After facing an 18-month wait for his son to receive a bionic hand, Callum Miller decided to make his own – with added flashing lights.
The Stockton-on-Tees father bought a 3D printer and created nine sets of bionic limbs for his 11-year-old son Jamie.
"I knew nothing at all about it before we bought the 3D printer," he told Sky News.
Using tutorials on YouTube and help from online forums, he and his son learnt how to download the free plans online, printed the parts and put the pieces together.
The nine bionic hands they created are different colours, some feature flashing colourful lights and another is styled with the Batman logo.
"Jamie comes up with designs as well as I do, including a steampunk one which is gold and bronze. We just fire off ideas at each other, really," Mr Miller said.
Jamie's favourite arm is the steampunk one. He said: "First of all, it just looks amazing, and say if I'm going to a party the lights show off a lot. It's not too bright but it looks really cool."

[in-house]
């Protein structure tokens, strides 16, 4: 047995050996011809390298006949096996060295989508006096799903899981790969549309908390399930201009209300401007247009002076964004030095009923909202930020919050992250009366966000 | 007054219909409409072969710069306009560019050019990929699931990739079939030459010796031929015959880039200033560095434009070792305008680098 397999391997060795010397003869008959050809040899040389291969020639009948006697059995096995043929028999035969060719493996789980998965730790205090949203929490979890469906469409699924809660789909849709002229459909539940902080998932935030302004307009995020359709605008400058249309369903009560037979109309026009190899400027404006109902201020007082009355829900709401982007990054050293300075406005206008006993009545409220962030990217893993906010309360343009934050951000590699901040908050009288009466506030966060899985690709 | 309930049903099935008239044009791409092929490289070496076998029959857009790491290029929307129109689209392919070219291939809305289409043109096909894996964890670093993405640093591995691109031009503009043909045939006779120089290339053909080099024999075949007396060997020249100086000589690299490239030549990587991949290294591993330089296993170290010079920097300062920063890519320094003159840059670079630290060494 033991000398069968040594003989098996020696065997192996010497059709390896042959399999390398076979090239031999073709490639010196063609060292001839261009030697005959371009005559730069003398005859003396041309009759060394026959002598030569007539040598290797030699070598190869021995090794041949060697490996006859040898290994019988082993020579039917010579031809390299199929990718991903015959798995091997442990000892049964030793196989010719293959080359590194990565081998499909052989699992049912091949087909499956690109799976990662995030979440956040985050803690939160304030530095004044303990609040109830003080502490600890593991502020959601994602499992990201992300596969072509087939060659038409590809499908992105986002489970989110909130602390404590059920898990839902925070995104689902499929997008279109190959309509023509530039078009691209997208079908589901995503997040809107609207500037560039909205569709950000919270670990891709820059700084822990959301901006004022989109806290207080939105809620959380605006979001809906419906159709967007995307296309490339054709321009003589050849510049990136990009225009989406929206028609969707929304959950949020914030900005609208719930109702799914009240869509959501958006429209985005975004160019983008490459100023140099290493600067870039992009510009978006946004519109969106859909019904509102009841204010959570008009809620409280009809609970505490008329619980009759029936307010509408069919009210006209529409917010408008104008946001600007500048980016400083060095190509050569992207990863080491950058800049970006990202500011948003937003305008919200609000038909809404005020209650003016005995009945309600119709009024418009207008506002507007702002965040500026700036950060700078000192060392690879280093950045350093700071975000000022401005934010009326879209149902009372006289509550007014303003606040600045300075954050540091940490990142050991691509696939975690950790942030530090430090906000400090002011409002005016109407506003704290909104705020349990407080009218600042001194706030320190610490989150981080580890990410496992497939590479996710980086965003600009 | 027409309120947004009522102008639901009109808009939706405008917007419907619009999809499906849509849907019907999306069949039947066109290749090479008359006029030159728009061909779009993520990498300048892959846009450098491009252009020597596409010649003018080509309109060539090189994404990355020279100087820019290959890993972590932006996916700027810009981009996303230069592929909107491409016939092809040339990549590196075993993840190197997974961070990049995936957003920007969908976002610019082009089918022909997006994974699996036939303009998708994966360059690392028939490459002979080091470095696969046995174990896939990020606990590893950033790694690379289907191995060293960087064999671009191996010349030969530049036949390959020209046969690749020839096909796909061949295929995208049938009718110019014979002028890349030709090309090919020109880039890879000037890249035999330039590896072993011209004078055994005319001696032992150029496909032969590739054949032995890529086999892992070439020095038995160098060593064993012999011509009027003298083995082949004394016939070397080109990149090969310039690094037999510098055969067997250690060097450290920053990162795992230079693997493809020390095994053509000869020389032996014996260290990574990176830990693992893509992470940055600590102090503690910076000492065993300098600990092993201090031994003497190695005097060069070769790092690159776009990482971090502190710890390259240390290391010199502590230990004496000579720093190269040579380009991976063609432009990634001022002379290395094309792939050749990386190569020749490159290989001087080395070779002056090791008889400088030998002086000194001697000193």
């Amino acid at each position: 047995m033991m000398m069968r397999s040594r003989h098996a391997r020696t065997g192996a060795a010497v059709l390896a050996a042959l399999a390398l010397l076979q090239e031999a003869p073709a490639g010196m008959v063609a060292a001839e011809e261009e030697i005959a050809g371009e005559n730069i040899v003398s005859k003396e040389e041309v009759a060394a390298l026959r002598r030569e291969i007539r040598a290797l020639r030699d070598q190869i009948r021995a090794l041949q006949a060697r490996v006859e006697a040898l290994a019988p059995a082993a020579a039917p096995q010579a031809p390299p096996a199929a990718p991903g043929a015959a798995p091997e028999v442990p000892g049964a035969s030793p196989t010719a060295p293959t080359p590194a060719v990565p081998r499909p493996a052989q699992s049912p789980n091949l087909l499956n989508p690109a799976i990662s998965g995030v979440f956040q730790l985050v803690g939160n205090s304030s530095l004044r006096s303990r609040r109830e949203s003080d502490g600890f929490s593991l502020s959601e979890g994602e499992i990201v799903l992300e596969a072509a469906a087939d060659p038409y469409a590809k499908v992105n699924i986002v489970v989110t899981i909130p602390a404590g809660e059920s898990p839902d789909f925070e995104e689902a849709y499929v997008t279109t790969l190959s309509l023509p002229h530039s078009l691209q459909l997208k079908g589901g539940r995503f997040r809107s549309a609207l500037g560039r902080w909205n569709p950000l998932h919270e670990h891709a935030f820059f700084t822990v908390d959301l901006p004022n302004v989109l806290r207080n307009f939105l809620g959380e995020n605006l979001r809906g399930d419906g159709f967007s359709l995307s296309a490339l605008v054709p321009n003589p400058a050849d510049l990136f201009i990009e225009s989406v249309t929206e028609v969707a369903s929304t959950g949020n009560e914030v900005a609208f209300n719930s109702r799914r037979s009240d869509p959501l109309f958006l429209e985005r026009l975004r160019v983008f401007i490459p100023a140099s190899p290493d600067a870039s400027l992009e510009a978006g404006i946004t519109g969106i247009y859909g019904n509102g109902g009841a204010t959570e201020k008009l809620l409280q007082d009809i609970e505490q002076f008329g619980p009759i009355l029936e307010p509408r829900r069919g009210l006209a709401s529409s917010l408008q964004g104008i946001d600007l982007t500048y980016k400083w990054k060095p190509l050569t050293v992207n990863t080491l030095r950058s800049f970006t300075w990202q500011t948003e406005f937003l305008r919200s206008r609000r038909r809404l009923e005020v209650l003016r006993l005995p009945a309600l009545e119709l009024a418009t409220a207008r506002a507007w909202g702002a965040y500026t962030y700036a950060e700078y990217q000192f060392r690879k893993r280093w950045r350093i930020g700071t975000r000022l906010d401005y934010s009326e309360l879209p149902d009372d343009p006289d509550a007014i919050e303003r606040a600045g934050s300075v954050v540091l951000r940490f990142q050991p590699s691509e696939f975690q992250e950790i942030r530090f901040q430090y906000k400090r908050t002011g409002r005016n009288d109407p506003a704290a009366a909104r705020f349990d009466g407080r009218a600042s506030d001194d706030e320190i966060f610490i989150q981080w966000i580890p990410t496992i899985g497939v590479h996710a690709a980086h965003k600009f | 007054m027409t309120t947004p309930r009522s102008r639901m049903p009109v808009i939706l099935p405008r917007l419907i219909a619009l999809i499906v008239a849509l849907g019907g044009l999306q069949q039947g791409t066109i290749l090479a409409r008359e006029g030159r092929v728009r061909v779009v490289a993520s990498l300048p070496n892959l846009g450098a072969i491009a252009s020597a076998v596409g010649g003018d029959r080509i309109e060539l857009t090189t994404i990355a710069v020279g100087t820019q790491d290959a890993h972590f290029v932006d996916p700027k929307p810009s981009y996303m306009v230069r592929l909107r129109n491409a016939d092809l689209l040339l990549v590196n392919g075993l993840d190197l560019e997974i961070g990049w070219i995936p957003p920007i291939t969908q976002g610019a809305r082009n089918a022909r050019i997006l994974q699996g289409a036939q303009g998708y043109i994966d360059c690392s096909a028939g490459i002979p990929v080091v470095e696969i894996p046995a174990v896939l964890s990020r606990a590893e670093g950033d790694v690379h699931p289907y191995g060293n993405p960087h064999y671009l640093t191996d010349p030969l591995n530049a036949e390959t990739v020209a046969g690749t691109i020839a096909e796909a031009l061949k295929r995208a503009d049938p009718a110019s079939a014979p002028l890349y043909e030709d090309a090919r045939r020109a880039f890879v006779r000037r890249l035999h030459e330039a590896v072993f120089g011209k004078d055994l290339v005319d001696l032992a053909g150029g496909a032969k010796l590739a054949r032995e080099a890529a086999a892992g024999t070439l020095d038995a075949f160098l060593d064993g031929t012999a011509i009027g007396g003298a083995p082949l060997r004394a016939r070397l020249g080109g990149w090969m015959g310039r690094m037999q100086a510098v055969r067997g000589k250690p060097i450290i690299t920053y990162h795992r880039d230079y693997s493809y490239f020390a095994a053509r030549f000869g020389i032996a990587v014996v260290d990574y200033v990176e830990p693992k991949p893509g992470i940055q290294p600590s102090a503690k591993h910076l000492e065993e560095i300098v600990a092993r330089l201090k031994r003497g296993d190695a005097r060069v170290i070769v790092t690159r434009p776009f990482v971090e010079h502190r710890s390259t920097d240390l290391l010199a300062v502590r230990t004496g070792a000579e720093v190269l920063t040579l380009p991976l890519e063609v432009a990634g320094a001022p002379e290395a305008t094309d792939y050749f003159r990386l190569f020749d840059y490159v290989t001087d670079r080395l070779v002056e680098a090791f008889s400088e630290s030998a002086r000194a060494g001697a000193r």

The pair have plans to make a more advanced arm.
"It works on myo sensors, which are little sensors which sit on Jamie's muscle on his arm and we plug them into the laptop at the moment but it has a little board that takes the programme.
"When Jamie moves his arm the fingers open and close. At the moment it's quite mechanical.
"The idea of this [new] one is that it'll be Jamie's muscles and technically him trying to move his fingers so it will sort of be a semi-bionic arm on its own."
The arms Jamie and his father have made have enabled him to hold and carry more things, as well as to catch and throw a ball.
"Overall it's made him more confident with himself," Mr Miller said, adding that others across the world have done the same.
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"Instead of hiding away a disability, they're more happy to show that they've got one because they've got something cool to show off."
The pair have also been working with charity Team UnLimbited, who were able to provide the family with a better 3D printer.